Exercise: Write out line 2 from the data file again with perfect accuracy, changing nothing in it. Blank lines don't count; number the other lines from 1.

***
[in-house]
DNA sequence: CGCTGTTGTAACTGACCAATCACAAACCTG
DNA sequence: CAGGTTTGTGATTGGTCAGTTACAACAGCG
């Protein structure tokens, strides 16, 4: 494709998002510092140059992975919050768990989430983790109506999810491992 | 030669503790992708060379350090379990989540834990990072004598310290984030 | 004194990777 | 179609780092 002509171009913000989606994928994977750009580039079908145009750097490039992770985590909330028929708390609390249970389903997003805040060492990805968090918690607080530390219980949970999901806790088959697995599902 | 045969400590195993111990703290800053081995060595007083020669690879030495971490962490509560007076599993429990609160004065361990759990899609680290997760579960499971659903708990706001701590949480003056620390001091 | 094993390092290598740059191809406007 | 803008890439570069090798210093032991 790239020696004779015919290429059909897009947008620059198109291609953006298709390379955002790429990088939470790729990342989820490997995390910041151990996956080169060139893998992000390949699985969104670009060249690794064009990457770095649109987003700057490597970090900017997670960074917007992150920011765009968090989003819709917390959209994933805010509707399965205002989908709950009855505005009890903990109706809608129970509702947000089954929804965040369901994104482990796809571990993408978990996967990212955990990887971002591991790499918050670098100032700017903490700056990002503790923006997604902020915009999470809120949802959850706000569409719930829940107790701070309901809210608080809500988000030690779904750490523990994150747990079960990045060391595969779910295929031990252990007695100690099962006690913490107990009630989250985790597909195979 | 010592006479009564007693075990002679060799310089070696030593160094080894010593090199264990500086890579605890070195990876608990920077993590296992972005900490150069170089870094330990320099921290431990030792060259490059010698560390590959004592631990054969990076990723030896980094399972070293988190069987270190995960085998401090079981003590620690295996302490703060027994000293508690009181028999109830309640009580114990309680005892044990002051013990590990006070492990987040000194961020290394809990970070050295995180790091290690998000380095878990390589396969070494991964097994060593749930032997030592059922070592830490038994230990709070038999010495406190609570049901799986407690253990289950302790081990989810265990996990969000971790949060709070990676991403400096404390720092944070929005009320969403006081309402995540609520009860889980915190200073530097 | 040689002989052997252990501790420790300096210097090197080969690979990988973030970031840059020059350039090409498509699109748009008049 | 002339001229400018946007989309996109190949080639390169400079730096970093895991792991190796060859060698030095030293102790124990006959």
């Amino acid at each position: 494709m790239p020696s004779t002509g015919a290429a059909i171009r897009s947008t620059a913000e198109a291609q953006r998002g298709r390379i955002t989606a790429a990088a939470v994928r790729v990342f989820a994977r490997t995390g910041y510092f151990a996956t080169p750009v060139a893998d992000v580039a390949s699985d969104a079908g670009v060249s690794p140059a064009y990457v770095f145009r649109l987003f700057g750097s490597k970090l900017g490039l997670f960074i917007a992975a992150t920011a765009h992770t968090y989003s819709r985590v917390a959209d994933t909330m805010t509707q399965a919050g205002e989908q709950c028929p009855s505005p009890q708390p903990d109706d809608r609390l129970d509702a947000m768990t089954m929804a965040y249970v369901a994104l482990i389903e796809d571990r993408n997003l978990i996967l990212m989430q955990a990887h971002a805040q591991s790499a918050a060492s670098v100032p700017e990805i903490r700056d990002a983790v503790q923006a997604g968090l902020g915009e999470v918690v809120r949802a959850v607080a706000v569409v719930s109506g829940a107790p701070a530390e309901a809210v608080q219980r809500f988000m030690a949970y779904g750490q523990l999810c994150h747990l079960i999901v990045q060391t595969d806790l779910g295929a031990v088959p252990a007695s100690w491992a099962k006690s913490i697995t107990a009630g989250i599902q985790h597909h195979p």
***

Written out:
DNA sequence: CGCTGTTGTAACTGACCAATCACAAACCTG